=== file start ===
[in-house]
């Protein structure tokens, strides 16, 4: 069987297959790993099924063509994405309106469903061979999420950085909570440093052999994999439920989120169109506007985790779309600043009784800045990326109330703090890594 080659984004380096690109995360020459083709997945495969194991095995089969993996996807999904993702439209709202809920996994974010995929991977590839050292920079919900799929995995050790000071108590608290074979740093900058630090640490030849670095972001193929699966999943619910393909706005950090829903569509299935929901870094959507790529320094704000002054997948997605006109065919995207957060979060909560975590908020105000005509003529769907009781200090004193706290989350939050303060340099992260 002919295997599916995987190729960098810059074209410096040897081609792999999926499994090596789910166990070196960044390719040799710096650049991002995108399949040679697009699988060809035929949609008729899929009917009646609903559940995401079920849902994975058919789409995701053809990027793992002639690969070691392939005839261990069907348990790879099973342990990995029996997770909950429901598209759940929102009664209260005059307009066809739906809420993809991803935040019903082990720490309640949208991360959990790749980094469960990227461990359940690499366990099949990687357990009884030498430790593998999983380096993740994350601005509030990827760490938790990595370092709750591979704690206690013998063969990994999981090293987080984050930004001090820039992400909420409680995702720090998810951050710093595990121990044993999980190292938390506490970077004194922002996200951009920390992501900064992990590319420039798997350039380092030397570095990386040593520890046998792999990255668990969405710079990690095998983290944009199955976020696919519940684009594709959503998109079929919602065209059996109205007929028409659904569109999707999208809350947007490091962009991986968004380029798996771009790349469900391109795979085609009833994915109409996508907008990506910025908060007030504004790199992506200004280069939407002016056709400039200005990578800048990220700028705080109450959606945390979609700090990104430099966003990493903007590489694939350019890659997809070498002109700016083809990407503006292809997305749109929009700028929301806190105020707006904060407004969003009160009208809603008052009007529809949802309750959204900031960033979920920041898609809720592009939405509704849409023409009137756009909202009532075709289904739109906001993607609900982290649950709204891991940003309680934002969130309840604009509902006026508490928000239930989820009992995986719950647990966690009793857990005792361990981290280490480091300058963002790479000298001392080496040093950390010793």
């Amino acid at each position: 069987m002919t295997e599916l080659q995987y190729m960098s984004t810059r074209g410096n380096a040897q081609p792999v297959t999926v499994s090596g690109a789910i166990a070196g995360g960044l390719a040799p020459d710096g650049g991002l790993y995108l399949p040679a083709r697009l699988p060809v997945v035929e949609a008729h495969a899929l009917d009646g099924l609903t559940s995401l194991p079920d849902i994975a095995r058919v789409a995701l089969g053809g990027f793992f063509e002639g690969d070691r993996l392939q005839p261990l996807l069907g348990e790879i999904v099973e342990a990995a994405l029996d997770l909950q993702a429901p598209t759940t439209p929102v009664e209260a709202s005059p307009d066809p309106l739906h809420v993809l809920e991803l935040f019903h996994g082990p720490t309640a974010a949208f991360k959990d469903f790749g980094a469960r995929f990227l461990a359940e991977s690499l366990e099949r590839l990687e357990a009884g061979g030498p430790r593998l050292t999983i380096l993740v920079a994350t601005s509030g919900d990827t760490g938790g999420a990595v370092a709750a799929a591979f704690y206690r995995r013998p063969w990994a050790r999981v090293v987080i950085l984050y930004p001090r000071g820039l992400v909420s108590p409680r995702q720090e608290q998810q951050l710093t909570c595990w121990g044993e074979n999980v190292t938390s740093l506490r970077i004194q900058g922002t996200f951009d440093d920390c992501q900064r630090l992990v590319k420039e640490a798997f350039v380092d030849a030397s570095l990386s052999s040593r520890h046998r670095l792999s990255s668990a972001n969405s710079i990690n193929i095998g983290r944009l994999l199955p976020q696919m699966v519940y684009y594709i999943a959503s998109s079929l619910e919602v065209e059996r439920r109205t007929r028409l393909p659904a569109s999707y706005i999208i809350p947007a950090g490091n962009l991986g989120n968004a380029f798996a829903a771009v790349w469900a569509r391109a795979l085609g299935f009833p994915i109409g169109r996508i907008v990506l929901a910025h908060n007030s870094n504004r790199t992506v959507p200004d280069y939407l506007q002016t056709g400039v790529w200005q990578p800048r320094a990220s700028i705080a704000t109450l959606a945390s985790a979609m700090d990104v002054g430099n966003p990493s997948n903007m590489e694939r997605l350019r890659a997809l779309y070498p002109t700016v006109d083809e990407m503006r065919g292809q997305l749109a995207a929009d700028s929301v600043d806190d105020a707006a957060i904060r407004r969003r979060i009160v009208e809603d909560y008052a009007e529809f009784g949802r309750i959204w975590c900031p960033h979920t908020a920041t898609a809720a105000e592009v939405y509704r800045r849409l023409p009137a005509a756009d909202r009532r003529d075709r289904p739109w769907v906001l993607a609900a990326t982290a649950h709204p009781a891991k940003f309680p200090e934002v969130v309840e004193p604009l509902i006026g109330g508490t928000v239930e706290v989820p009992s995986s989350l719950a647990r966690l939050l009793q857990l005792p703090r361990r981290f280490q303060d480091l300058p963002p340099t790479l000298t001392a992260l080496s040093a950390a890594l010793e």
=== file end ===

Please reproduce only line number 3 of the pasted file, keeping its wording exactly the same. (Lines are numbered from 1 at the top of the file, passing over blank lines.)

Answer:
């Amino acid at each position: 069987m002919t295997e599916l080659q995987y190729m960098s984004t810059r074209g410096n380096a040897q081609p792999v297959t999926v499994s090596g690109a789910i166990a070196g995360g960044l390719a040799p020459d710096g650049g991002l790993y995108l399949p040679a083709r697009l699988p060809v997945v035929e949609a008729h495969a899929l009917d009646g099924l609903t559940s995401l194991p079920d849902i994975a095995r058919v789409a995701l089969g053809g990027f793992f063509e002639g690969d070691r993996l392939q005839p261990l996807l069907g348990e790879i999904v099973e342990a990995a994405l029996d997770l909950q993702a429901p598209t759940t439209p929102v009664e209260a709202s005059p307009d066809p309106l739906h809420v993809l809920e991803l935040f019903h996994g082990p720490t309640a974010a949208f991360k959990d469903f790749g980094a469960r995929f990227l461990a359940e991977s690499l366990e099949r590839l990687e357990a009884g061979g030498p430790r593998l050292t999983i380096l993740v920079a994350t601005s509030g919900d990827t760490g938790g999420a990595v370092a709750a799929a591979f704690y206690r995995r013998p063969w990994a050790r999981v090293v987080i950085l984050y930004p001090r000071g820039l992400v909420s108590p409680r995702q720090e608290q998810q951050l710093t909570c595990w121990g044993e074979n999980v190292t938390s740093l506490r970077i004194q900058g922002t996200f951009d440093d920390c992501q900064r630090l992990v590319k420039e640490a798997f350039v380092d030849a030397s570095l990386s052999s040593r520890h046998r670095l792999s990255s668990a972001n969405s710079i990690n193929i095998g983290r944009l994999l199955p976020q696919m699966v519940y684009y594709i999943a959503s998109s079929l619910e919602v065209e059996r439920r109205t007929r028409l393909p659904a569109s999707y706005i999208i809350p947007a950090g490091n962009l991986g989120n968004a380029f798996a829903a771009v790349w469900a569509r391109a795979l085609g299935f009833p994915i109409g169109r996508i907008v990506l929901a910025h908060n007030s870094n504004r790199t992506v959507p200004d280069y939407l506007q002016t056709g400039v790529w200005q990578p800048r320094a990220s700028i705080a704000t109450l959606a945390s985790a979609m700090d990104v002054g430099n966003p990493s997948n903007m590489e694939r997605l350019r890659a997809l779309y070498p002109t700016v006109d083809e990407m503006r065919g292809q997305l749109a995207a929009d700028s929301v600043d806190d105020a707006a957060i904060r407004r969003r979060i009160v009208e809603d909560y008052a009007e529809f009784g949802r309750i959204w975590c900031p960033h979920t908020a920041t898609a809720a105000e592009v939405y509704r800045r849409l023409p009137a005509a756009d909202r009532r003529d075709r289904p739109w769907v906001l993607a609900a990326t982290a649950h709204p009781a891991k940003f309680p200090e934002v969130v309840e004193p604009l509902i006026g109330g508490t928000v239930e706290v989820p009992s995986s989350l719950a647990r966690l939050l009793q857990l005792p703090r361990r981290f280490q303060d480091l300058p963002p340099t790479l000298t001392a992260l080496s040093a950390a890594l010793e």